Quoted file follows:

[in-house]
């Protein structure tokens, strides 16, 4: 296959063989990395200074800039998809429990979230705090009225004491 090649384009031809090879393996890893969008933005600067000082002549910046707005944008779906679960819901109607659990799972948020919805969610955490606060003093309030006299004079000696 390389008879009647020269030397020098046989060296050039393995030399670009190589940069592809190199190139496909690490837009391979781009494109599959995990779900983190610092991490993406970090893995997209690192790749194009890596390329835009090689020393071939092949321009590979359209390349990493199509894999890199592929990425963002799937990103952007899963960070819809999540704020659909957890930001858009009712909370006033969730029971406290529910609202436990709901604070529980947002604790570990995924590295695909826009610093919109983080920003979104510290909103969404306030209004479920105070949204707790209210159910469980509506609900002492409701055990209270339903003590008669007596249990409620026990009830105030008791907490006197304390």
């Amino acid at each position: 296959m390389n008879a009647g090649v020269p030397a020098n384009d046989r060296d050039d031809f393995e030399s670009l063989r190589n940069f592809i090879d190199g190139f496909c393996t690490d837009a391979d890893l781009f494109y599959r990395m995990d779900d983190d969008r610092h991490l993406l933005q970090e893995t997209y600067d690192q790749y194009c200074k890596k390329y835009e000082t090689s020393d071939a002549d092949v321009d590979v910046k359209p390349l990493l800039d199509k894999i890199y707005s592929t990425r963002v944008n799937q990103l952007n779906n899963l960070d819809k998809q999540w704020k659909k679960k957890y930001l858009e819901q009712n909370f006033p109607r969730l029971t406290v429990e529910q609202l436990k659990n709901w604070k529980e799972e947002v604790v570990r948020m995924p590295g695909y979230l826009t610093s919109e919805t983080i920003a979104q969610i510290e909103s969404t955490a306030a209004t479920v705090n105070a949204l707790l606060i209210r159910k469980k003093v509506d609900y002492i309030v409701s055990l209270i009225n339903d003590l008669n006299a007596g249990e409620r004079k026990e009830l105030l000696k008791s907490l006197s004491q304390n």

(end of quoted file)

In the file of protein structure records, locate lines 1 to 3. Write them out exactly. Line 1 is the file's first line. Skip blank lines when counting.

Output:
[in-house]
């Protein structure tokens, strides 16, 4: 296959063989990395200074800039998809429990979230705090009225004491 090649384009031809090879393996890893969008933005600067000082002549910046707005944008779906679960819901109607659990799972948020919805969610955490606060003093309030006299004079000696 390389008879009647020269030397020098046989060296050039393995030399670009190589940069592809190199190139496909690490837009391979781009494109599959995990779900983190610092991490993406970090893995997209690192790749194009890596390329835009090689020393071939092949321009590979359209390349990493199509894999890199592929990425963002799937990103952007899963960070819809999540704020659909957890930001858009009712909370006033969730029971406290529910609202436990709901604070529980947002604790570990995924590295695909826009610093919109983080920003979104510290909103969404306030209004479920105070949204707790209210159910469980509506609900002492409701055990209270339903003590008669007596249990409620026990009830105030008791907490006197304390």
């Amino acid at each position: 296959m390389n008879a009647g090649v020269p030397a020098n384009d046989r060296d050039d031809f393995e030399s670009l063989r190589n940069f592809i090879d190199g190139f496909c393996t690490d837009a391979d890893l781009f494109y599959r990395m995990d779900d983190d969008r610092h991490l993406l933005q970090e893995t997209y600067d690192q790749y194009c200074k890596k390329y835009e000082t090689s020393d071939a002549d092949v321009d590979v910046k359209p390349l990493l800039d199509k894999i890199y707005s592929t990425r963002v944008n799937q990103l952007n779906n899963l960070d819809k998809q999540w704020k659909k679960k957890y930001l858009e819901q009712n909370f006033p109607r969730l029971t406290v429990e529910q609202l436990k659990n709901w604070k529980e799972e947002v604790v570990r948020m995924p590295g695909y979230l826009t610093s919109e919805t983080i920003a979104q969610i510290e909103s969404t955490a306030a209004t479920v705090n105070a949204l707790l606060i209210r159910k469980k003093v509506d609900y002492i309030v409701s055990l209270i009225n339903d003590l008669n006299a007596g249990e409620r004079k026990e009830l105030l000696k008791s907490l006197s004491q304390n």